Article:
Acremonium recifei CBS 188.82 KP0126471 763
CBS 541.89 KP0126501 683
CBS 220.84 KP0126481 554
Scopulariopsis brevicaulis UTHSC 06-619 HG3803651 957
UTHSC 06-1072 LM6525861 957
UTHSC 09-1373 LM6525871 967
Penicillium chrysogenum AC4503 II KJ4764051 810
AL0202 KJ4764061 921
MOS731 KP0090001 990
Table 1.Standard and clinical strains of fungi sequences used in this survey for sequence analysis of translation elongation factor 1-alpha gene in silico studies

Analytical sensitivity of primers

To determine the detection limit of this system, fungal inocula were prepared from culture for C. albicans (ATCC 5982). The inocula were adjusted to a turbidity of 0.5 on the McFarland scale, with approximately 1-5×106 CFU/ml, counted in a hemocytometer. The inoculum was diluted with sterile saline at a concentration of 101-106 CFU/ml. Subsequently, 200 μL of pool nail samples made from healthy nails added to each dilution. Commercial kit (Yekta Tajhiz Azma, Iran) was applied for DNA extraction from the nails treated with fungi. Eventually, PCR was performed on DNAs extracted from six serial dilutions and positive and negative controls.

Statistical analysis

The sensitivity, specificity, positive predictive value (PPV), and negative predictive value (NPV) were calculated for the pan-Candida PCR against the culture (as the reference method). The method of chi square test was used for categorical data. Statistically, the P-value<.05 was considered as significant. The data were analyzed using SPSS software Version 22.0.

Results

By aligning the TEF-1α gene sequences of most of the common Candida species, a highly conserved region was used for designing a new pan-Candida pair primer for PCR detection. The primers included CEFF: 5'-GGACAAAAACAGATTTGAA-3' as forward primer and CEFR: 5'-TTGCAATGGCAATCTCAAT-3' as reverse. The primers amplified an approximately 270-bp Candida-specific fragment in all tested Candida species, except for C. glabrata and reacted neither with other fungi nor with E. coli DNAs (Figure 1 left).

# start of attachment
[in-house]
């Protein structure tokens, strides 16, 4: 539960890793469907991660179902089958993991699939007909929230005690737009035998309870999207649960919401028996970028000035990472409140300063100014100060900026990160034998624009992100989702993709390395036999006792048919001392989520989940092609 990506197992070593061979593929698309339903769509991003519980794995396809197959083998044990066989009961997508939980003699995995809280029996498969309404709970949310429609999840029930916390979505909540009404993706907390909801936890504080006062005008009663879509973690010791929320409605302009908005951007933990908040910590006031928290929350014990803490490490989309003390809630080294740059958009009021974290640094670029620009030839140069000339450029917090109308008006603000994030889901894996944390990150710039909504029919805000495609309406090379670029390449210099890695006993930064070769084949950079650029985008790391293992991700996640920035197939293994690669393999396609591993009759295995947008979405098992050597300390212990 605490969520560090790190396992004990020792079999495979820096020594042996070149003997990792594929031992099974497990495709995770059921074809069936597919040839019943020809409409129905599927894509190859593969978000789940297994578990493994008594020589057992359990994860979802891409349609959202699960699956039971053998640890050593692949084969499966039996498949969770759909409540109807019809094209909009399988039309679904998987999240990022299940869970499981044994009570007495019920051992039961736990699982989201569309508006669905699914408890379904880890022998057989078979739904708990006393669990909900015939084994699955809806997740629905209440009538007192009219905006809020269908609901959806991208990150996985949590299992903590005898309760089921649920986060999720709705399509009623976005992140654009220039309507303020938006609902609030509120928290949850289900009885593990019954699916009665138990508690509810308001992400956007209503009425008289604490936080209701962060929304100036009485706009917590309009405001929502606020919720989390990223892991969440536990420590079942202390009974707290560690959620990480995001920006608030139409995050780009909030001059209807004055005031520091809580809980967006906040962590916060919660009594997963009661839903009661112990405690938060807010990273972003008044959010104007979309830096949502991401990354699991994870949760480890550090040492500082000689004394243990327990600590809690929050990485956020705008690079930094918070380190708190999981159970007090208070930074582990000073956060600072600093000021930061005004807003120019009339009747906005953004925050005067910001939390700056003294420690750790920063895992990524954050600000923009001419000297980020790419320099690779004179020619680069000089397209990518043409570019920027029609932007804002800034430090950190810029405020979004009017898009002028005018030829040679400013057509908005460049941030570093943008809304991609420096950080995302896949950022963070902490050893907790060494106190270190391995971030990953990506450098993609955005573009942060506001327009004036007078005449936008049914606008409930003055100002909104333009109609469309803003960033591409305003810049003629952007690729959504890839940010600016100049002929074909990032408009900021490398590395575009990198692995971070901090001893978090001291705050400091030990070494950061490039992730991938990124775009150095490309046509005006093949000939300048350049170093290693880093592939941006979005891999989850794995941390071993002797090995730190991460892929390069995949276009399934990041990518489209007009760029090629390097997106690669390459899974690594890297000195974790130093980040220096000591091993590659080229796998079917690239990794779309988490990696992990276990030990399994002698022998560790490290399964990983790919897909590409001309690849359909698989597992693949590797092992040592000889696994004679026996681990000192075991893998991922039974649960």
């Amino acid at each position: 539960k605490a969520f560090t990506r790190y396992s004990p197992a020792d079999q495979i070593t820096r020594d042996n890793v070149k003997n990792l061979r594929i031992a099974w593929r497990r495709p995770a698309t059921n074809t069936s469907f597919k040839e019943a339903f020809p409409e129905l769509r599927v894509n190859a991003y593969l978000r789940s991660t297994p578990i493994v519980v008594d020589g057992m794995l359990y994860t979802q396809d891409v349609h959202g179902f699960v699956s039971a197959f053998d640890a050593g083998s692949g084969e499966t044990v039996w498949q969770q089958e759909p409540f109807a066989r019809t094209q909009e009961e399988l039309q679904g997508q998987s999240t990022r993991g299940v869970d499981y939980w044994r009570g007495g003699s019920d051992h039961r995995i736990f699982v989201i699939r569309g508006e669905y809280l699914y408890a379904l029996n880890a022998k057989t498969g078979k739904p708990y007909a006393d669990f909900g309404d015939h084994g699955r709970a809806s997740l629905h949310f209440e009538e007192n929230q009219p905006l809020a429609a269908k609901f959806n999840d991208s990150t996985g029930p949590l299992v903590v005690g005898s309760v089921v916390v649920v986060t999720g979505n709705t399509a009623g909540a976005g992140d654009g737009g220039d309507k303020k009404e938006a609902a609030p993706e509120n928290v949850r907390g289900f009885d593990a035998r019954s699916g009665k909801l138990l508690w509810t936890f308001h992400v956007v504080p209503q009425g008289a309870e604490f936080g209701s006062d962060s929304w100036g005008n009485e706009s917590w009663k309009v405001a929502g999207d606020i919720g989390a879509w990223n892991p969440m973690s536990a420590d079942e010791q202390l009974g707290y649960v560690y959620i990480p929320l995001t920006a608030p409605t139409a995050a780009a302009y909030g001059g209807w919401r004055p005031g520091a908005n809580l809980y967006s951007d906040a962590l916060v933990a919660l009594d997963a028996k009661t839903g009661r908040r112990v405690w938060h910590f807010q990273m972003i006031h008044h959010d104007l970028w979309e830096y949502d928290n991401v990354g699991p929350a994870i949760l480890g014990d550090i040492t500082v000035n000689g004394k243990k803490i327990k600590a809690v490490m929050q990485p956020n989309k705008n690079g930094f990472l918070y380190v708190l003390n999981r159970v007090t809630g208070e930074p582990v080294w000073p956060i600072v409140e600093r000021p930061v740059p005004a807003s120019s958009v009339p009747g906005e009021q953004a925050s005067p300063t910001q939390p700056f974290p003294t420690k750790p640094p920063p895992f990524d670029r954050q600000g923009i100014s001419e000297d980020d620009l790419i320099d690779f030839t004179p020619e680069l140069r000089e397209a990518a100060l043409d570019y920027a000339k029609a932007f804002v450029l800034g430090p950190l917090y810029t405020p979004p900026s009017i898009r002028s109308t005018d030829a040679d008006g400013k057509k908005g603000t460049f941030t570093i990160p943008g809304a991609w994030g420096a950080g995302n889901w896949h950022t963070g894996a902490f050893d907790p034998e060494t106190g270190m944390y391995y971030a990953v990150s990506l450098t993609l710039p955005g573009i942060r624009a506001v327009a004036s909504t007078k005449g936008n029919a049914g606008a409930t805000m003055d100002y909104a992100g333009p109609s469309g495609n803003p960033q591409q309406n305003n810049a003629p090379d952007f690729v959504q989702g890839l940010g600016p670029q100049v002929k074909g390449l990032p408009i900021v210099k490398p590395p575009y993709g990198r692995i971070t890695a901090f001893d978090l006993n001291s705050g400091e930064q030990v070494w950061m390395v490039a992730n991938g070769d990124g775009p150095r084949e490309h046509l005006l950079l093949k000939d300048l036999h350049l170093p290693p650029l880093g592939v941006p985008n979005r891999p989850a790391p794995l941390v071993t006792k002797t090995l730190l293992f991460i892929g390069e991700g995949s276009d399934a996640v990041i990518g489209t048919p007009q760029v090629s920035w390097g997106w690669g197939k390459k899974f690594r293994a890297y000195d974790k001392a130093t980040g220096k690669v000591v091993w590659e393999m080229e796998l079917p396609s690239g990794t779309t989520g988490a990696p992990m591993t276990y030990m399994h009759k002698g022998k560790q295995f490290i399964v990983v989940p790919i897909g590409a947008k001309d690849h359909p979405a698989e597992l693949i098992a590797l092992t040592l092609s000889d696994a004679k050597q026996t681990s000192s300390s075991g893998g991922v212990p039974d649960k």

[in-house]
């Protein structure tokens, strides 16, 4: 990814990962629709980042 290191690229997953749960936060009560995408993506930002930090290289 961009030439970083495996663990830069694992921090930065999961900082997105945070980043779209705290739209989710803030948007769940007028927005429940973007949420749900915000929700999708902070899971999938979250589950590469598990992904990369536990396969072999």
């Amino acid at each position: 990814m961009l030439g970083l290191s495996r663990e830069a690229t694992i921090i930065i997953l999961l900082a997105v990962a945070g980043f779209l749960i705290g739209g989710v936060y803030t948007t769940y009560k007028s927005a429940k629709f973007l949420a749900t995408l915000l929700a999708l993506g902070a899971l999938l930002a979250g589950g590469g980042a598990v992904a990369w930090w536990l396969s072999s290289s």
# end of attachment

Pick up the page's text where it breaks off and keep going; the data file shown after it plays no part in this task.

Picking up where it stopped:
The sequence difference count matrix showed poor intraspecies differences among the species belonging to Candida (0-2 nt insertions/deletions). Pairwise and multiple alignment rates were also evaluated among the sequences. The mean similarity of two sequences for 9 Candida isolates was obtained as 94.6%, and the overall similarity of the sequences was estimated at 86.6%. Figure 2 depicts the multiple DNA sequence alignment of EF-1a sequences in the most common pathogenic Candida tested in this study. The consensus nucleotide sequence data determined in this study were deposited in the GenBank, under the accession numbers of MK568517-MK568521 and MN231082-MN231085.

Phylogenetic tree of TEF-1α sequences in Candida species indicated that the nine strains tested in this study (i.e., C. parapsilosis clinical isolate Ci 78, C. tropicalis CBS 94, C. dubliniensis Ci 390, C. albicans ATCC 5982, C. albicans ATCC 2730, C. albicans ATCC 562, C. albicans 1912, C. albicans ATCC 4344, and C. albicans ATCC 64553) were most closely related with strains derived from the gene bank and shared a common branch. In the phylogenetic tree, the studied species were divided into two clades. Clad one consisted of two clusters of C. albicans and C. dublinensis and clad two contained three species of C. parapsilosis, C. tropicalis, and C. glabrata (Figure 3).

For the determination of the analytical detection limit of the designed PCR reaction, serially diluted DNAs were assayed by pan-Candida PCR (Figure 1 right). According to the results, 101 cells/mL was the minimum number for reliable detection.